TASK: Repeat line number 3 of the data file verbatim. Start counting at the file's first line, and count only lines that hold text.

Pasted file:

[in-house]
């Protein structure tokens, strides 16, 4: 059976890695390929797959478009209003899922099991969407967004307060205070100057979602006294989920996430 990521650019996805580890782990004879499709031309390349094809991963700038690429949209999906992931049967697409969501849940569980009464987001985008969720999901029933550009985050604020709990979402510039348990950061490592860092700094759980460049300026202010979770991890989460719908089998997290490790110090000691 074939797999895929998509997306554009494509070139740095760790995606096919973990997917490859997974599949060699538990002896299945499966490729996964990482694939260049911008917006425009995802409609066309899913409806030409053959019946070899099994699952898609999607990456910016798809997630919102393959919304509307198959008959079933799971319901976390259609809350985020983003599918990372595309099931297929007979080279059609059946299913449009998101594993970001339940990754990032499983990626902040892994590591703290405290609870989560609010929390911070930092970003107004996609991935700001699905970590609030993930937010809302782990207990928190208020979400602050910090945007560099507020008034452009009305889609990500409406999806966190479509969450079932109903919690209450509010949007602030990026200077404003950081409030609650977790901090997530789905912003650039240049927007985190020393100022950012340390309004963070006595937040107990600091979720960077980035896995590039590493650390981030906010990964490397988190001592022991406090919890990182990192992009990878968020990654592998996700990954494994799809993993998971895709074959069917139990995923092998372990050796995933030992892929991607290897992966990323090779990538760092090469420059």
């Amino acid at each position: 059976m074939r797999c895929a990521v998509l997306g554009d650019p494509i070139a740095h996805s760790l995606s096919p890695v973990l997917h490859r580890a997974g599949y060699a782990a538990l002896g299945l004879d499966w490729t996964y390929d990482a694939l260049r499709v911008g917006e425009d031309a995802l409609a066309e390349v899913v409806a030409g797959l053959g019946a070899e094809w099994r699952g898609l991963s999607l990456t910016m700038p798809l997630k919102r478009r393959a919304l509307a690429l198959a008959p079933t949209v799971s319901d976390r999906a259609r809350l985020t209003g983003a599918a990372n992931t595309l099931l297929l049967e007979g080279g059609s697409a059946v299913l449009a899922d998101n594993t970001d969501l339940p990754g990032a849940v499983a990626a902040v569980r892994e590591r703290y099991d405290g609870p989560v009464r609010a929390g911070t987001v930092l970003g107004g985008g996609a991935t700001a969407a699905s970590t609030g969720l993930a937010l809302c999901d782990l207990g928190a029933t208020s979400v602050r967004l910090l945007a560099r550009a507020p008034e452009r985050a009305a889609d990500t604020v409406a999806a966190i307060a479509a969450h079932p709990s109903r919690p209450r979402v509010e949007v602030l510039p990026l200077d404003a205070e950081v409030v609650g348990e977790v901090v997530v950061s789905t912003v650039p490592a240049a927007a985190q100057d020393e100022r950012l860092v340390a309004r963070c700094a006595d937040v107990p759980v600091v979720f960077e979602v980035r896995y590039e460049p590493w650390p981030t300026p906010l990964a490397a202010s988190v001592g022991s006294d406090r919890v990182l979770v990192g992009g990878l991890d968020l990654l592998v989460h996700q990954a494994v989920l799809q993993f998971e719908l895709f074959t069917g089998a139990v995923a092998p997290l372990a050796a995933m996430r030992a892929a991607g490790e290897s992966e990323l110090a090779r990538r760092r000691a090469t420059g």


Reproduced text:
């Amino acid at each position: 059976m074939r797999c895929a990521v998509l997306g554009d650019p494509i070139a740095h996805s760790l995606s096919p890695v973990l997917h490859r580890a997974g599949y060699a782990a538990l002896g299945l004879d499966w490729t996964y390929d990482a694939l260049r499709v911008g917006e425009d031309a995802l409609a066309e390349v899913v409806a030409g797959l053959g019946a070899e094809w099994r699952g898609l991963s999607l990456t910016m700038p798809l997630k919102r478009r393959a919304l509307a690429l198959a008959p079933t949209v799971s319901d976390r999906a259609r809350l985020t209003g983003a599918a990372n992931t595309l099931l297929l049967e007979g080279g059609s697409a059946v299913l449009a899922d998101n594993t970001d969501l339940p990754g990032a849940v499983a990626a902040v569980r892994e590591r703290y099991d405290g609870p989560v009464r609010a929390g911070t987001v930092l970003g107004g985008g996609a991935t700001a969407a699905s970590t609030g969720l993930a937010l809302c999901d782990l207990g928190a029933t208020s979400v602050r967004l910090l945007a560099r550009a507020p008034e452009r985050a009305a889609d990500t604020v409406a999806a966190i307060a479509a969450h079932p709990s109903r919690p209450r979402v509010e949007v602030l510039p990026l200077d404003a205070e950081v409030v609650g348990e977790v901090v997530v950061s789905t912003v650039p490592a240049a927007a985190q100057d020393e100022r950012l860092v340390a309004r963070c700094a006595d937040v107990p759980v600091v979720f960077e979602v980035r896995y590039e460049p590493w650390p981030t300026p906010l990964a490397a202010s988190v001592g022991s006294d406090r919890v990182l979770v990192g992009g990878l991890d968020l990654l592998v989460h996700q990954a494994v989920l799809q993993f998971e719908l895709f074959t069917g089998a139990v995923a092998p997290l372990a050796a995933m996430r030992a892929a991607g490790e290897s992966e990323l110090a090779r990538r760092r000691a090469t420059g």